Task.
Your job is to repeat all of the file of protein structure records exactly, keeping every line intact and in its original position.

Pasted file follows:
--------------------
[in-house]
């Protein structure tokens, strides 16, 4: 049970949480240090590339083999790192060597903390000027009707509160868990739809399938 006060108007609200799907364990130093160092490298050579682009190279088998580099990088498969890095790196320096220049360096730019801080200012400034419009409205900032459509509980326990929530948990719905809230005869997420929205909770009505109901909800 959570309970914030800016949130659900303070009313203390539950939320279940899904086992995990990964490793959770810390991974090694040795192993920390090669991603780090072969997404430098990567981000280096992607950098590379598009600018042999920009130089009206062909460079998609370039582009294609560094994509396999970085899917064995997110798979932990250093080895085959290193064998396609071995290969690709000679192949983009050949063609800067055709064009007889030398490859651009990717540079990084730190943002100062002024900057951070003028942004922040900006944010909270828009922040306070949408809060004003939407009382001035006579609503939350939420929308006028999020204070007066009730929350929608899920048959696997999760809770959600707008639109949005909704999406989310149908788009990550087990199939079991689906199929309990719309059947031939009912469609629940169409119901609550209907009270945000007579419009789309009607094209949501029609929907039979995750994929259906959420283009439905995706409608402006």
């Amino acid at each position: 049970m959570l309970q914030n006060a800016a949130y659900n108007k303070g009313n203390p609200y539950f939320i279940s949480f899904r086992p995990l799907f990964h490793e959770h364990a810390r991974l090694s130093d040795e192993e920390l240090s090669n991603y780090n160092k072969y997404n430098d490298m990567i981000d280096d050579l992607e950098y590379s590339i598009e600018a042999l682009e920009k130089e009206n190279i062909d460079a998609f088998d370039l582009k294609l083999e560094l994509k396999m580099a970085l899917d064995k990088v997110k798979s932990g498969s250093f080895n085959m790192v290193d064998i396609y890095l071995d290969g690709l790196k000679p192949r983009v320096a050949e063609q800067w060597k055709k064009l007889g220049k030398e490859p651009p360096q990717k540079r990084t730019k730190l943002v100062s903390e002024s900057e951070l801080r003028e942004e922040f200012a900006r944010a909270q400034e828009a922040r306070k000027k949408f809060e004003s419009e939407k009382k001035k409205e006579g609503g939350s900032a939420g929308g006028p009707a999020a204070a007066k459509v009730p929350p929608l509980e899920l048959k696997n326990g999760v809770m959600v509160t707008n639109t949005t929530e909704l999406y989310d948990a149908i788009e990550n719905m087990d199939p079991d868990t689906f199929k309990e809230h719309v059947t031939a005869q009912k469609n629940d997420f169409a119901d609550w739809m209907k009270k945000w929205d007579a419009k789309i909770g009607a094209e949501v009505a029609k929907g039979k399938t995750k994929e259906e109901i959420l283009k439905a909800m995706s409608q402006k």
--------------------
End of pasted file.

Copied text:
[in-house]
């Protein structure tokens, strides 16, 4: 049970949480240090590339083999790192060597903390000027009707509160868990739809399938 006060108007609200799907364990130093160092490298050579682009190279088998580099990088498969890095790196320096220049360096730019801080200012400034419009409205900032459509509980326990929530948990719905809230005869997420929205909770009505109901909800 959570309970914030800016949130659900303070009313203390539950939320279940899904086992995990990964490793959770810390991974090694040795192993920390090669991603780090072969997404430098990567981000280096992607950098590379598009600018042999920009130089009206062909460079998609370039582009294609560094994509396999970085899917064995997110798979932990250093080895085959290193064998396609071995290969690709000679192949983009050949063609800067055709064009007889030398490859651009990717540079990084730190943002100062002024900057951070003028942004922040900006944010909270828009922040306070949408809060004003939407009382001035006579609503939350939420929308006028999020204070007066009730929350929608899920048959696997999760809770959600707008639109949005909704999406989310149908788009990550087990199939079991689906199929309990719309059947031939009912469609629940169409119901609550209907009270945000007579419009789309009607094209949501029609929907039979995750994929259906959420283009439905995706409608402006």
């Amino acid at each position: 049970m959570l309970q914030n006060a800016a949130y659900n108007k303070g009313n203390p609200y539950f939320i279940s949480f899904r086992p995990l799907f990964h490793e959770h364990a810390r991974l090694s130093d040795e192993e920390l240090s090669n991603y780090n160092k072969y997404n430098d490298m990567i981000d280096d050579l992607e950098y590379s590339i598009e600018a042999l682009e920009k130089e009206n190279i062909d460079a998609f088998d370039l582009k294609l083999e560094l994509k396999m580099a970085l899917d064995k990088v997110k798979s932990g498969s250093f080895n085959m790192v290193d064998i396609y890095l071995d290969g690709l790196k000679p192949r983009v320096a050949e063609q800067w060597k055709k064009l007889g220049k030398e490859p651009p360096q990717k540079r990084t730019k730190l943002v100062s903390e002024s900057e951070l801080r003028e942004e922040f200012a900006r944010a909270q400034e828009a922040r306070k000027k949408f809060e004003s419009e939407k009382k001035k409205e006579g609503g939350s900032a939420g929308g006028p009707a999020a204070a007066k459509v009730p929350p929608l509980e899920l048959k696997n326990g999760v809770m959600v509160t707008n639109t949005t929530e909704l999406y989310d948990a149908i788009e990550n719905m087990d199939p079991d868990t689906f199929k309990e809230h719309v059947t031939a005869q009912k469609n629940d997420f169409a119901d609550w739809m209907k009270k945000w929205d007579a419009k789309i909770g009607a094209e949501v009505a029609k929907g039979k399938t995750k994929e259906e109901i959420l283009k439905a909800m995706s409608q402006k």